Bikok Pierre

Bikok in front of his studio

Bikok T. Pierre was born in 1940 in Cameroon. To escape the poverty in his native village of Sackbayémé, he moved to Libreville, the capital of neighboring Gabon, in the late 1960s. Gabon had achieved relative prosperity due to a lucrative wood industry and the presence of raw materials such as uranium and manganese. This prosperity was given an extra boost by the discovery in the mid fifties of oil fields off the coast of Libreville. From that moment on, Libreville experienced an unparalleled rise in Africa. In a short time the population doubled in size and the increased purchasing power was reflected in a growing demand for luxury goods and personal services.

Hairdressing board with 2 hairstyles, Painted by Bikok Pierre and drawn by the ravages of time, Acrylic on panel 20×40 cm

Bikok turned out to have entrepreneurial talent. He noticed a spectacular growth in the number of hairdressing salons and barber shops and decided to offer his services as a billboard painter for the hair fashion sector. In 1969, he made his first billboard for a hairdressing salon on Marché Mont Bouet in Libreville, the largest market in Gabon. The product was so successful that more customers followed.

Hairdressing board with 10 hairstyles, Painted by Bikok Pierre and drawn by the ravages of time, Acrylic on panel 40×100 cm

A new phase in the development of Bikok’s reputation followed when Mrs. Jessica Osakwe – one of the most successful hairdressers in Libreville – opened a salon specializing in braiding hair. To market this brand new product, she asked Bikok to paint a panel showing the variety of hairstyles she offered for the customers to choose from. Bikok’s panel proved commercially and artistically so effective that after this no hairdresser-entrepreneur dared to open a salon without calling on Bikok’s talent.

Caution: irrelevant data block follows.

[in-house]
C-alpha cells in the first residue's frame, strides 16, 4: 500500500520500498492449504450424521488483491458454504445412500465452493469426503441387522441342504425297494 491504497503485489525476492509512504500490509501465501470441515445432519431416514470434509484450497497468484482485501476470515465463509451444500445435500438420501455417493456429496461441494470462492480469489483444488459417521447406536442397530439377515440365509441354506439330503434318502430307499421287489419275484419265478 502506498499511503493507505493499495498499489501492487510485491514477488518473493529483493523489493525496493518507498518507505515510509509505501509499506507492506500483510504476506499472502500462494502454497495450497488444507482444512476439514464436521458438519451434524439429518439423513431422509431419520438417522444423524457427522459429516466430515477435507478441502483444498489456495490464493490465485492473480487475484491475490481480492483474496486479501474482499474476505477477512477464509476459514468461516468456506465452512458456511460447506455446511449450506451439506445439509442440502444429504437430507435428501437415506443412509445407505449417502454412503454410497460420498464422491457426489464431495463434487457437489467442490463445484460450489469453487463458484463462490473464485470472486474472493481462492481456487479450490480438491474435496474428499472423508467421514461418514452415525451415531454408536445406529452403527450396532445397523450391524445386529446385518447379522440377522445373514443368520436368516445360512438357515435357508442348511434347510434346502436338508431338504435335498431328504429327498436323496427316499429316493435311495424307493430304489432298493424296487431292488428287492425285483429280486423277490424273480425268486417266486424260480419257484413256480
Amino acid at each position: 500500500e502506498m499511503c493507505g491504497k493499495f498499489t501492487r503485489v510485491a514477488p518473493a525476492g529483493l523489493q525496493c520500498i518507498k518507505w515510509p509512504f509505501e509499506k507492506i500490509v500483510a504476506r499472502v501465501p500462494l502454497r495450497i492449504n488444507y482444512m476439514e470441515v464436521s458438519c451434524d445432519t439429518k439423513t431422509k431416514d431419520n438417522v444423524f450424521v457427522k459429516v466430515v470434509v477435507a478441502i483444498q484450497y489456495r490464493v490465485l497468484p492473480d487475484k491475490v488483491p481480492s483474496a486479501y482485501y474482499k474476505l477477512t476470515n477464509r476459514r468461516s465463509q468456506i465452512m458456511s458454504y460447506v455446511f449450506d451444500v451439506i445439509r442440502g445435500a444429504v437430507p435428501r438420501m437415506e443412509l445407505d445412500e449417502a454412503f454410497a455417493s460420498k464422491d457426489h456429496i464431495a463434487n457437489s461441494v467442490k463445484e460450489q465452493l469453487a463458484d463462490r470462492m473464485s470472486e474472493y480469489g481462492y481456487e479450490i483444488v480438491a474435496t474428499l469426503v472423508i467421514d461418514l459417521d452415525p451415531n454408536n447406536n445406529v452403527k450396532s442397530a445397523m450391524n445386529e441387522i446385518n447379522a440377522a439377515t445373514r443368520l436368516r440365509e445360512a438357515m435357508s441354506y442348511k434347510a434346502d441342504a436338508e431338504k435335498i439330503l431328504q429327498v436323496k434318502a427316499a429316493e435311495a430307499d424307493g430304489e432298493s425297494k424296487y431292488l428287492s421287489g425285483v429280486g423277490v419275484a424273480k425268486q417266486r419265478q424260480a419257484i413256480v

Hairdressing board with 20 hairstyles, Painted by Bikok Pierre and drawn by the ravages of time, Acrylic on panel 113×79 cm

Although Bikok had many successors in various African countries, he reigned for decades as the ultimate master of the art of hairdressing plates. With the income from his work he was able to pay for a good education for his children and to build some houses in his native country Cameroon.

The Arnhem gallery owner Felix Valk (1924-1999) was one of the first Dutchmen to recognize the artistic value of contemporary African art. He came into possession of one of Bikok’s early products by accident and immediately proceeded to build up a rich and varied collection of hairdressing plates (by Bikok and his followers), sculptures from various African countries, war flags of the Ashanti people, etc. As a gallery owner and in his later positions as director of the Rotterdam Lijnbaanscentrum and director of the Wereldmuseum Rotterdam, he made an extremely important contribution to breaking through the Eurocentric view that reduces all non-Western art to folklore and ‘handicraft’.

Hairdressing board with 8 hairstyles, Painted by Leo Vincy, Acrylic on plywood 44×76 cm

In a long-term and friendly collaboration with the collector and gallery owner John Loose, the Valk collection gradually moved on to the Stichting Beeldende Kunst Amsterdam, the Kontakt der Kontinenten conference center in Soesterberg, private collections and (posthumously) the Africa Museum in Berg en Dal.